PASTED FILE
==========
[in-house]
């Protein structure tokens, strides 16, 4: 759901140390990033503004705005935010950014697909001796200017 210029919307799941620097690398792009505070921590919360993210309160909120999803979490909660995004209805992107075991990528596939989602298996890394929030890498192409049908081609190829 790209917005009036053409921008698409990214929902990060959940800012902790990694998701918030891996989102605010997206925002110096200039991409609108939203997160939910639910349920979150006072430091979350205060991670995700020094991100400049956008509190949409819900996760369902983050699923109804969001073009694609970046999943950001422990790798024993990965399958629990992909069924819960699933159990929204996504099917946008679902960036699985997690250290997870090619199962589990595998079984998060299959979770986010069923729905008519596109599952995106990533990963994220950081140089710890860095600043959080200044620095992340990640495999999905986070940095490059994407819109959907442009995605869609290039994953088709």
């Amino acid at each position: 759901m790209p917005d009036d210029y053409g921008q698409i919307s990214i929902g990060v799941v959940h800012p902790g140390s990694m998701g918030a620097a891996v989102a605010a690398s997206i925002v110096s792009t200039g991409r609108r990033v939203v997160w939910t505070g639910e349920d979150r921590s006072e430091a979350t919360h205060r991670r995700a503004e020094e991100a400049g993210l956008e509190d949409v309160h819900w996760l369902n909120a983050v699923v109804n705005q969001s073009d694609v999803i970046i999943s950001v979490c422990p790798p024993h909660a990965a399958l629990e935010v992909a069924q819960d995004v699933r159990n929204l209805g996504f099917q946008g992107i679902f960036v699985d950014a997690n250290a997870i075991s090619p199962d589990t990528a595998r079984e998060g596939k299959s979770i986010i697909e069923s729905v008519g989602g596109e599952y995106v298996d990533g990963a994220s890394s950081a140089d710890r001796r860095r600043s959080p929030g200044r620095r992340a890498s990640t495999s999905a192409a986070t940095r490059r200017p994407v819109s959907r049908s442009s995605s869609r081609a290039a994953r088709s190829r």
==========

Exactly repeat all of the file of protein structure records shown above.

[in-house]
């Protein structure tokens, strides 16, 4: 759901140390990033503004705005935010950014697909001796200017 210029919307799941620097690398792009505070921590919360993210309160909120999803979490909660995004209805992107075991990528596939989602298996890394929030890498192409049908081609190829 790209917005009036053409921008698409990214929902990060959940800012902790990694998701918030891996989102605010997206925002110096200039991409609108939203997160939910639910349920979150006072430091979350205060991670995700020094991100400049956008509190949409819900996760369902983050699923109804969001073009694609970046999943950001422990790798024993990965399958629990992909069924819960699933159990929204996504099917946008679902960036699985997690250290997870090619199962589990595998079984998060299959979770986010069923729905008519596109599952995106990533990963994220950081140089710890860095600043959080200044620095992340990640495999999905986070940095490059994407819109959907442009995605869609290039994953088709």
């Amino acid at each position: 759901m790209p917005d009036d210029y053409g921008q698409i919307s990214i929902g990060v799941v959940h800012p902790g140390s990694m998701g918030a620097a891996v989102a605010a690398s997206i925002v110096s792009t200039g991409r609108r990033v939203v997160w939910t505070g639910e349920d979150r921590s006072e430091a979350t919360h205060r991670r995700a503004e020094e991100a400049g993210l956008e509190d949409v309160h819900w996760l369902n909120a983050v699923v109804n705005q969001s073009d694609v999803i970046i999943s950001v979490c422990p790798p024993h909660a990965a399958l629990e935010v992909a069924q819960d995004v699933r159990n929204l209805g996504f099917q946008g992107i679902f960036v699985d950014a997690n250290a997870i075991s090619p199962d589990t990528a595998r079984e998060g596939k299959s979770i986010i697909e069923s729905v008519g989602g596109e599952y995106v298996d990533g990963a994220s890394s950081a140089d710890r001796r860095r600043s959080p929030g200044r620095r992340a890498s990640t495999s999905a192409a986070t940095r490059r200017p994407v819109s959907r049908s442009s995605s869609r081609a290039a994953r088709s190829r």